John Curtis (entomologist)
Curtis was born in Norwich and learned his engraving skills in the workshop of his father, Charles Morgan Curtis. Charles Curtis died young and his widow, Frances, became a flower grower.She encouraged her son to study natural history with a local naturalist, Richard Walker (1791–1870). At the age of 16 he became an apprentice at a local lawyer's office in Norwich but devoted his spare time to studying and drawing insects and, with insect collecting becoming a growing craze, he found he could make a living selling the specimens he found.At this time he became a friend of Simon Wilkin (1790–1862), finally leaving his job and living with Wilkin at Costessey where he undertook systematic insect studies and learned engraving. Through Wilkin he met the entomologists William Kirby and William Spence and his illustrations were published in An Introduction to Entomology (1815–1826).
Sometime between 1817 and 1819 Curtis moved to London, meeting Sir Joseph Banks, president of the Royal Society. Banks introduced him to William Elford Leach a curator at the British Museum.He studied conchology with Leach. Through Leach he met James Charles Dale who became his patron.He also worked in Paris with Pierre André Latreille.
In 1824 he began his greatest achievement, British Entomology - being illustrations and descriptions of the genera of insects found in Great Britain and Ireland, widely considered one of the finest works on the subject of the nineteenth century. It was published monthly by subscription from 1824 to 1839, each instalment featuring four plates with 2 pages of text to accompany them. The finished work comprised 16 volumes covering 770 insect species. Georges Cuvier (1769–1832) described British Entomology as "the paragon of perfection".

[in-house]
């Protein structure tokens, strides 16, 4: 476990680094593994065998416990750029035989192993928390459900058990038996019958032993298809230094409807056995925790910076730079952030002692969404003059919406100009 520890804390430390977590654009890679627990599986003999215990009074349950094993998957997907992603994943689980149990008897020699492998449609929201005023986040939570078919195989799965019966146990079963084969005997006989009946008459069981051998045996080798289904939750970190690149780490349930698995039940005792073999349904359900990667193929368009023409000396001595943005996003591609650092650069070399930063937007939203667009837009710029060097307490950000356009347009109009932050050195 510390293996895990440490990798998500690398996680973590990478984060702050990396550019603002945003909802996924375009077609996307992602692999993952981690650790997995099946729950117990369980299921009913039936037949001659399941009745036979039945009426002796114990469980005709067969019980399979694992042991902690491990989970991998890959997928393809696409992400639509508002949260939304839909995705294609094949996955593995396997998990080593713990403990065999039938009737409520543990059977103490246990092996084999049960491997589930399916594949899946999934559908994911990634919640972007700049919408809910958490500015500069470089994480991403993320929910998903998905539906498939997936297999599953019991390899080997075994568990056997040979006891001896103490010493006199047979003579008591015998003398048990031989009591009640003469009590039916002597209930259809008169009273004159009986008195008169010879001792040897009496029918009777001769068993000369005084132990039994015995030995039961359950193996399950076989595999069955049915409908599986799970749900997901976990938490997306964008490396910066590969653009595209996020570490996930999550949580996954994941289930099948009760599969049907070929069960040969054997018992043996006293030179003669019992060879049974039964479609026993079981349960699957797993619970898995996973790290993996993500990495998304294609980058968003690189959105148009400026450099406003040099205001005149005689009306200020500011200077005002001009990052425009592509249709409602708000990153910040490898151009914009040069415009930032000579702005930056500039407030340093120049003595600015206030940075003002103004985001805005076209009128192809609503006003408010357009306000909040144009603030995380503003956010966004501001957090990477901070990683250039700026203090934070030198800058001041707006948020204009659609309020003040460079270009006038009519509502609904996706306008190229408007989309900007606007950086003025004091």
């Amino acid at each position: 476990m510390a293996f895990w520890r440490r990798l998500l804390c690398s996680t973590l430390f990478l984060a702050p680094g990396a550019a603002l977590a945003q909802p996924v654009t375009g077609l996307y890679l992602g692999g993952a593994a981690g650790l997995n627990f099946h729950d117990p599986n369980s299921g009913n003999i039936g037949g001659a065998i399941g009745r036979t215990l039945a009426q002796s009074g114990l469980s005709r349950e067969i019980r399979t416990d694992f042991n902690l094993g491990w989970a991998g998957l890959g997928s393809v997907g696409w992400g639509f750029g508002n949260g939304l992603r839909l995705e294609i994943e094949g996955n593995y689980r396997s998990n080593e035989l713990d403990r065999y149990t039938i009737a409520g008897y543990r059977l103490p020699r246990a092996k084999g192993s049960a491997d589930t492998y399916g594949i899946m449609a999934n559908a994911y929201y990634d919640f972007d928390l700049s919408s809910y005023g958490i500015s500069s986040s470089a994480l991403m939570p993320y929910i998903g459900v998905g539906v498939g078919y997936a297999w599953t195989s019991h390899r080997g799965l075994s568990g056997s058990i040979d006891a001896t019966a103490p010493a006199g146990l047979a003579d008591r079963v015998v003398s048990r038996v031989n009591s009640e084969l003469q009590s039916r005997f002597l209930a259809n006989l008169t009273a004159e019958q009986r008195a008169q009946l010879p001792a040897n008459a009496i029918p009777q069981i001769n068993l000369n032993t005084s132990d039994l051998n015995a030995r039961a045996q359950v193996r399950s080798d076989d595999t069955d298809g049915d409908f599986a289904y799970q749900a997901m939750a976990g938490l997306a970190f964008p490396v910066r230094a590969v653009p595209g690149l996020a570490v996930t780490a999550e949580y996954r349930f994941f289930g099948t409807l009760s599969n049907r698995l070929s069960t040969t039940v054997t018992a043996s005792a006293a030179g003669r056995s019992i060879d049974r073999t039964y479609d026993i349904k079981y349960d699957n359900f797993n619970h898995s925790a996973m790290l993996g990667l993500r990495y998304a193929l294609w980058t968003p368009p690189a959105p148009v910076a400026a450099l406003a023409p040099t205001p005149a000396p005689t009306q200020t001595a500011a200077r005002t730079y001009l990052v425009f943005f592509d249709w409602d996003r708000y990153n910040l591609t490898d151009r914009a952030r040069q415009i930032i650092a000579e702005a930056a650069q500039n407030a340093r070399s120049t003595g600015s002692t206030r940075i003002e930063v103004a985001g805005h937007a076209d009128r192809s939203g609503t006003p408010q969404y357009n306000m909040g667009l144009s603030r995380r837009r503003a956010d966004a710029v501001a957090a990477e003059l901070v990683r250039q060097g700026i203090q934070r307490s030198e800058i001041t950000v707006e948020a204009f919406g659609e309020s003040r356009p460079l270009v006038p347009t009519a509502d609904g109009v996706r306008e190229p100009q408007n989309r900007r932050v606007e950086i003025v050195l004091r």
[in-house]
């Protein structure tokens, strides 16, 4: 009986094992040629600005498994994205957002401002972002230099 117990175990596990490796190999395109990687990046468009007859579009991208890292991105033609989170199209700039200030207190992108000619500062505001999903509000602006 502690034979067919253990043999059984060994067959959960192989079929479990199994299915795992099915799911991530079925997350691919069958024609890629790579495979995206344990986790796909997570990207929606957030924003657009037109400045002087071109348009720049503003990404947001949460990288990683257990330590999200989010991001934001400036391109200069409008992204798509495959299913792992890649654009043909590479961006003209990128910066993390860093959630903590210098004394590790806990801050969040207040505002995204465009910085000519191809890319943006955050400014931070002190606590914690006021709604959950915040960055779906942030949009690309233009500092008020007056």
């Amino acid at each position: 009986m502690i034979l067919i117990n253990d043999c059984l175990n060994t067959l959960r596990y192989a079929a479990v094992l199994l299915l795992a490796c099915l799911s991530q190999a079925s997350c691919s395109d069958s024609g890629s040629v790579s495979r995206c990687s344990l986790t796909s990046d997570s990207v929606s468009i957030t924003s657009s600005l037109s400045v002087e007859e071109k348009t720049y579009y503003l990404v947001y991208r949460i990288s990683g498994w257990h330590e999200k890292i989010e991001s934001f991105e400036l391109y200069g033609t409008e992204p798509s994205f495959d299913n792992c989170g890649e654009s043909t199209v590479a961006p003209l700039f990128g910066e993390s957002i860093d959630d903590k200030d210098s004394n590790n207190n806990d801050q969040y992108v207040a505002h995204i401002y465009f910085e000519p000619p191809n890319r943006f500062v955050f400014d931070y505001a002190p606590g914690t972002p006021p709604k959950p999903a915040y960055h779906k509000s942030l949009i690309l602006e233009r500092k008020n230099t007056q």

By 1840 Curtis suffered with poor eyesight which worsened in later life and he had financial problems.These were partly solved by publishing a number of entomological articles in the Gardener's Chronicle, as "Ruricola", and in the Journal of the Royal Agricultural Society.This led to the profitable Farm Insects: being the natural history and economy of the insects injurious to the field crops of Great Britain and Ireland published in 1860.
By the end of 1856 Curtis was totally blind and receiving a civil list pension. Many years after his death, when the original illustrations for British Entomology were up for sale, there were fears that the precious collection would be split up. The whole collection was, however, purchased by Walter Rothschild and later bequeathed to the Natural History Museum, where they remain today.
He was a Fellow of the Linnean Society from 1822,in 1833. He lent support to the founding of what became the Royal Entomological Society of London and served as its president from 1855 to 1857. He was an honorary member of the Société Entomologique de France.
Curtis was a lifelong friend of the Irish entomologist Alexander Henry Haliday and of the London entomologist Francis Walker. Curtis met Haliday in December 1827, (following an exchange of letters and specimens) Curtis’s second child was named Henry Alexander and Haliday was his godfather.
" I was delighted to possess Ceraphron Halidayii first because I had named it after you.... it is very essential to possess those insects I figure: the female of Scatophaga also was a most valuable addition. Tipula dispar I only had the male of, I never could understand the female but thought it had been killed before the wings were fully expanded, never having taken it myself and I need scarcely say there was not an insect you sent me that was not fully acceptable ......I will put into the box some British Ichneumonidae hoping you will do me the favour at your leisure to append to them their Generic names and if you know them the specific also but not to take any trouble about it and whenever there are 2 alike I beg you will take one if desirable. Pray do me the favour to answer the different questions in this letter as I have no copy or memorandum.I shall hope to hear shortly from you and sincerely wishing you in a good old English Phrase a Merry Christmas and Happy New Year.Yours most faithfully, John Curtis" Curtis to Haliday 22 December 1832.